New solution for bucket build-up in rice elevators

by Emily Wilson
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Although most grain storage and handling methods have been the same for many years, the industry is continually making minor adjustments and improvements to the handling process to increase facility efficiency. Ricegrowers Cooperative of Australia recently did just that.

For years the cooperative spent countless hours of maintenance cleaning the rice pollard — bran from the husk of the rice — from their elevator buckets. Build-up was common after just a few weeks of operation. Determined to find a solution, Ricegrowers in 1998 set up a test elevator at its Yenda facility in New South Wales.

Eight different buckets, consisting of polyethylene, urethane, fabricated and stainless steel styles, were installed in sets of ten for the test. The buckets were provided by four different manufacturers, including Tapco Inc., St. Louis, Missouri, U.S., which supplied its polyethylene and urethane models.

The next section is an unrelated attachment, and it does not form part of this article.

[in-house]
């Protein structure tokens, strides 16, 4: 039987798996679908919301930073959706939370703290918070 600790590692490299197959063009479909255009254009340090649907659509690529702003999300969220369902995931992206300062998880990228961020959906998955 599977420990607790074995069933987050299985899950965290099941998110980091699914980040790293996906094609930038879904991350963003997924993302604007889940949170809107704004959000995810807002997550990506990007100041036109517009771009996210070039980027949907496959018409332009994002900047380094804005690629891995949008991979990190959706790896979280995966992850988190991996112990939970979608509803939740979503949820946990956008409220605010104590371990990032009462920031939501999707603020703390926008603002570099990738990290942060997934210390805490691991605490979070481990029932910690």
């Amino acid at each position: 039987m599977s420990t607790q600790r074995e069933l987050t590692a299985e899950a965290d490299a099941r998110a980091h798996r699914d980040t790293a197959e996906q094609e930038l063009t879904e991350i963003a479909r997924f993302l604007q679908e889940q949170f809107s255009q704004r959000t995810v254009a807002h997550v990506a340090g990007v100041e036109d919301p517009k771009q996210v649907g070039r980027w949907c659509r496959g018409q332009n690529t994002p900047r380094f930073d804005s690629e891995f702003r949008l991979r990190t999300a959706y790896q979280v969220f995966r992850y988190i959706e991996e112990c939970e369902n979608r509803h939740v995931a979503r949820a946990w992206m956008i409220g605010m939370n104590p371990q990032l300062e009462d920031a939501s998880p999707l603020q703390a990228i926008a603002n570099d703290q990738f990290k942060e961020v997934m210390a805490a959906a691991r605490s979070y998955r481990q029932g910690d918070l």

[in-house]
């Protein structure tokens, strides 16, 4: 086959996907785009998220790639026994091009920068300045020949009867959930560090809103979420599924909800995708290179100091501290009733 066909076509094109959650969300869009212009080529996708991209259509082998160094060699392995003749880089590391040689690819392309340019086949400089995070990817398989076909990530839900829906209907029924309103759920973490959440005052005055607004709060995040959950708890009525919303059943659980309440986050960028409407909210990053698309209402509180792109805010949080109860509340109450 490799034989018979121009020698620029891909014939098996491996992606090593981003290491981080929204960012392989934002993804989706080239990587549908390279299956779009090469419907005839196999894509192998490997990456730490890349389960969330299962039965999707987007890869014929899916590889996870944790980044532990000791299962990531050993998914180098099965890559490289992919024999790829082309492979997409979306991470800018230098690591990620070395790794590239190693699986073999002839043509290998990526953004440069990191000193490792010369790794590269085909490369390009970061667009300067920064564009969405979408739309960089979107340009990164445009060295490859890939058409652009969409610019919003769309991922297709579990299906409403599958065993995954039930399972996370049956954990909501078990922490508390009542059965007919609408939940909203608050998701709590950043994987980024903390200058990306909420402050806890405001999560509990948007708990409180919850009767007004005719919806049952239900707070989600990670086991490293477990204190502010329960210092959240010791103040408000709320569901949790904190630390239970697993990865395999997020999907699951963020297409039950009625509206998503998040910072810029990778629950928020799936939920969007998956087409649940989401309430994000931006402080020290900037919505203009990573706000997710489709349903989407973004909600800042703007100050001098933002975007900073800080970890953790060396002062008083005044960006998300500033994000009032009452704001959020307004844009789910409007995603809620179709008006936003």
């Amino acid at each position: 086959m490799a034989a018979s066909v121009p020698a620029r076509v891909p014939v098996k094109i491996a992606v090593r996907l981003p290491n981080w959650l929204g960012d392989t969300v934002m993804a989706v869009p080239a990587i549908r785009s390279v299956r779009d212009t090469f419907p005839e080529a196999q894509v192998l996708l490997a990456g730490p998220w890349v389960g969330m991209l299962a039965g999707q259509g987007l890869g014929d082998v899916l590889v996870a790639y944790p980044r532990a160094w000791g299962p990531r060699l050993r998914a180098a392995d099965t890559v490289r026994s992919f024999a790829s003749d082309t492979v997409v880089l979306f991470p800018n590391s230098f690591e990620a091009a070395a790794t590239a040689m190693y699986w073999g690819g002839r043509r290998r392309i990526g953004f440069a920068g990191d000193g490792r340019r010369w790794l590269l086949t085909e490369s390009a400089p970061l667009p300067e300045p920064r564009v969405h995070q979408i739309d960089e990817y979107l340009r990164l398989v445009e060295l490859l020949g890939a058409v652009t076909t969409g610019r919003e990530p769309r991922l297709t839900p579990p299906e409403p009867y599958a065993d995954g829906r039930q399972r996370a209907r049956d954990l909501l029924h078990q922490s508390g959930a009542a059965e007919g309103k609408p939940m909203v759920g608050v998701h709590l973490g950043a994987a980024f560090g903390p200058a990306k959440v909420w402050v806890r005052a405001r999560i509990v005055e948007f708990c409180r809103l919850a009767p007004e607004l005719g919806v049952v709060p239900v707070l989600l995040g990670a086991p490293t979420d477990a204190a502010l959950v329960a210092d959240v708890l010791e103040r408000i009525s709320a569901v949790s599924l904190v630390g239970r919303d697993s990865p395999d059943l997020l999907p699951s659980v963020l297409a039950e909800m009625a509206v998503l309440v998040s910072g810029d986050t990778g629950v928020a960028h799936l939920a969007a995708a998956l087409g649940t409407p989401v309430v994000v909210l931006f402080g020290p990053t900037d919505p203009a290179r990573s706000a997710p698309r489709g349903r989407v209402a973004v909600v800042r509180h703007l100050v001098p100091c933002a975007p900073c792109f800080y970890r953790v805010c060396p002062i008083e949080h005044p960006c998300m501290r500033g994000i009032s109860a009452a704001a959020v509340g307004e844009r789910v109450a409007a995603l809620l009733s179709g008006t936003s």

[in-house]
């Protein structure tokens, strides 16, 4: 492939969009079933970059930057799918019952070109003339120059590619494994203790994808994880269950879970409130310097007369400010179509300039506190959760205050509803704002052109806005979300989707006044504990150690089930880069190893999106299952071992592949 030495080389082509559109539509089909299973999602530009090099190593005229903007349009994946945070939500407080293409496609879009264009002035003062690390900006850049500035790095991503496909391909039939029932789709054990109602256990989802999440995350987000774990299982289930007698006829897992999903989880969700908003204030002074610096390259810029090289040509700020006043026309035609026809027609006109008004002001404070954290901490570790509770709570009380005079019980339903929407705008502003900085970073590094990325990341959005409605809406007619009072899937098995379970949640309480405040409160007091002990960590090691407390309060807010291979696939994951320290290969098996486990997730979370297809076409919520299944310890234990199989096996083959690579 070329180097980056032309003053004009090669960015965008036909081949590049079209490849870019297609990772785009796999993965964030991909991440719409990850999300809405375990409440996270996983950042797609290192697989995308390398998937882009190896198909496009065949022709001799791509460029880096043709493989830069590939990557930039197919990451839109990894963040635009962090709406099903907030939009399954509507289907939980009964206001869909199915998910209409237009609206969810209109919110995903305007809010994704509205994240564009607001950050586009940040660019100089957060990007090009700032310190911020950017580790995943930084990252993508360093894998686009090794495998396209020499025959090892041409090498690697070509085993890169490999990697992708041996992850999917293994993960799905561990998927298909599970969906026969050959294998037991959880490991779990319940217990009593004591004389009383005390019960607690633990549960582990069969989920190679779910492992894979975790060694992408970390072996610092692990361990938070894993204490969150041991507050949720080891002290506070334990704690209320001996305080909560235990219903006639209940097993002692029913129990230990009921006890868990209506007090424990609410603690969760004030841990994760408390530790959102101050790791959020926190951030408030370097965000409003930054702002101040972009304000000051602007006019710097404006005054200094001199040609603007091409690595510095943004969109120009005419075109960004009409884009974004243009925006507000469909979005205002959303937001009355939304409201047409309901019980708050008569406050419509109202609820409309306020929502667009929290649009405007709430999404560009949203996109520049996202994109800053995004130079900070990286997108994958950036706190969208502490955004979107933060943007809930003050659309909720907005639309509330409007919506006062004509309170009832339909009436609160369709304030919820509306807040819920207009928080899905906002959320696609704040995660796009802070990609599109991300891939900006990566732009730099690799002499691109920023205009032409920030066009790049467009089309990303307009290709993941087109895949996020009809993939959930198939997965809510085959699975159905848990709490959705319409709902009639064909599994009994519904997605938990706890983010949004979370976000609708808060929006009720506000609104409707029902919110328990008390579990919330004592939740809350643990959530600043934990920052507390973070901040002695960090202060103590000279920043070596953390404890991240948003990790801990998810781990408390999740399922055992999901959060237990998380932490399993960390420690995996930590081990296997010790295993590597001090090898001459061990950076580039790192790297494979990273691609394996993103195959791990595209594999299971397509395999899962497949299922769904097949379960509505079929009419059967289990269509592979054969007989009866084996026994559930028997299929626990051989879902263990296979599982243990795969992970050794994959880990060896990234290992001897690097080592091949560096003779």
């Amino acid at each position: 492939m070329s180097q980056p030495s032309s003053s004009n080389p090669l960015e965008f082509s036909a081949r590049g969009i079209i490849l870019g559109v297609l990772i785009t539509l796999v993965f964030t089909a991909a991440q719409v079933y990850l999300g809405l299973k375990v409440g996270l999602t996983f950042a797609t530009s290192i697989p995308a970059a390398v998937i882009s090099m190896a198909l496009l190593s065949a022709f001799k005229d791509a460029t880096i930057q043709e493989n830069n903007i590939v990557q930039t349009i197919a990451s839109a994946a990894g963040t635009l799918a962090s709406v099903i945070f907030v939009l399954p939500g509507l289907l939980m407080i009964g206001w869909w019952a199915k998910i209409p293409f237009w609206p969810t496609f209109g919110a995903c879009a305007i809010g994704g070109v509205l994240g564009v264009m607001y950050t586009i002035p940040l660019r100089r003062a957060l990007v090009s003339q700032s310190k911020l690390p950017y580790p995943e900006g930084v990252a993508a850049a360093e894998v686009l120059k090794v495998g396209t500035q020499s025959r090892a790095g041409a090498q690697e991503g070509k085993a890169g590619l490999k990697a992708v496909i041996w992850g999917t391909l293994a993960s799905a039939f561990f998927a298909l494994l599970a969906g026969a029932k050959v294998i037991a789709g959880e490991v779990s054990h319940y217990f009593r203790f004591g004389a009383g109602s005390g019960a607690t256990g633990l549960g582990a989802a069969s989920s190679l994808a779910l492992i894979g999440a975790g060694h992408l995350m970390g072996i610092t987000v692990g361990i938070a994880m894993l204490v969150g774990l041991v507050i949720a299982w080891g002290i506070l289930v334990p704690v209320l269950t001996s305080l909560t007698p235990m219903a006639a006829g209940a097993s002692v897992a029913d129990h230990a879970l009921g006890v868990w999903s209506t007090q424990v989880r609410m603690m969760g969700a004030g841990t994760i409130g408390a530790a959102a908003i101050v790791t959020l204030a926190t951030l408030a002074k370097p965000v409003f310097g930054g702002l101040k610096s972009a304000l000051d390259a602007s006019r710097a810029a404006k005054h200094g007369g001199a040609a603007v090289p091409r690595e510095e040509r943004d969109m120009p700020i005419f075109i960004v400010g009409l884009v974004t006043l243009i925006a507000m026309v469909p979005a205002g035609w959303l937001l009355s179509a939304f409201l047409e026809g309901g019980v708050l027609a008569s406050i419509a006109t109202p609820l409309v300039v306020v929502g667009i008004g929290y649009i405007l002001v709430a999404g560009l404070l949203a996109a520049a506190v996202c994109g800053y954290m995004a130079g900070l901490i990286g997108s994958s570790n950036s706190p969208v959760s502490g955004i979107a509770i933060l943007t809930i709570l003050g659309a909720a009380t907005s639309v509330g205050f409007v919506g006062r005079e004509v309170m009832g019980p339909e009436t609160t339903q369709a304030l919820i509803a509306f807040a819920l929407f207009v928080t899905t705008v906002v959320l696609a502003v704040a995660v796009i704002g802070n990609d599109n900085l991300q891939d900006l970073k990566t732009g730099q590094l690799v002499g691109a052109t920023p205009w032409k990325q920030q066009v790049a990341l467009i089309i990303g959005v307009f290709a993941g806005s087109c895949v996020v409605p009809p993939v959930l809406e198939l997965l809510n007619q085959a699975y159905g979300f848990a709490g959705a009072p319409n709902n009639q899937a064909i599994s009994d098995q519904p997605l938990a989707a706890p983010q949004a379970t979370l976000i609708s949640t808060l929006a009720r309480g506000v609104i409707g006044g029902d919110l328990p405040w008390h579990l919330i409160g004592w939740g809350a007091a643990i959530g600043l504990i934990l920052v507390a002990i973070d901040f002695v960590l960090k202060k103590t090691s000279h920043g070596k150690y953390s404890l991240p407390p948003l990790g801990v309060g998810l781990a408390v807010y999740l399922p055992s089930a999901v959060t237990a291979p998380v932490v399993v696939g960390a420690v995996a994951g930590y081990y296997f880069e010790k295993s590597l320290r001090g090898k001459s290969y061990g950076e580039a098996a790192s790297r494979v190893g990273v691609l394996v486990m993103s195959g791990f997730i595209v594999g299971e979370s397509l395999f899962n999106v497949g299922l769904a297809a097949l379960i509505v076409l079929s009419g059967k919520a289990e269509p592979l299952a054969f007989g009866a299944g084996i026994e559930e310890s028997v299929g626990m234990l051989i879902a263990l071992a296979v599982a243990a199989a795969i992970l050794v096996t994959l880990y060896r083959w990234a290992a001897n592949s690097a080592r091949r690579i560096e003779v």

After six months of testing, the Tapco style CC-HD urethane bucket accumulated the least amount of build-up, according to Chris Bell of Conveyor Products, Ltd., which distributes Tapco elevator buckets from its Brisbane, Queensland, Australia, headquarters. Wayne Thompson, Ricegrowers' engineering contract officer, said the premium that Ricegrowers will pay for urethane over other plastic buckets, such as polyethylene, is justified by the reduced hours of its maintenance personnel.

A similar test, set up in a Ricegrowers paddy rice elevator, also showed the strength and tear resistance superiority of the Tapco urethane bucket against other urethane elevator buckets tested, according to Mr. Bell. Ricegrowers now plans to convert many of its facility elevators to Tapco urethane buckets.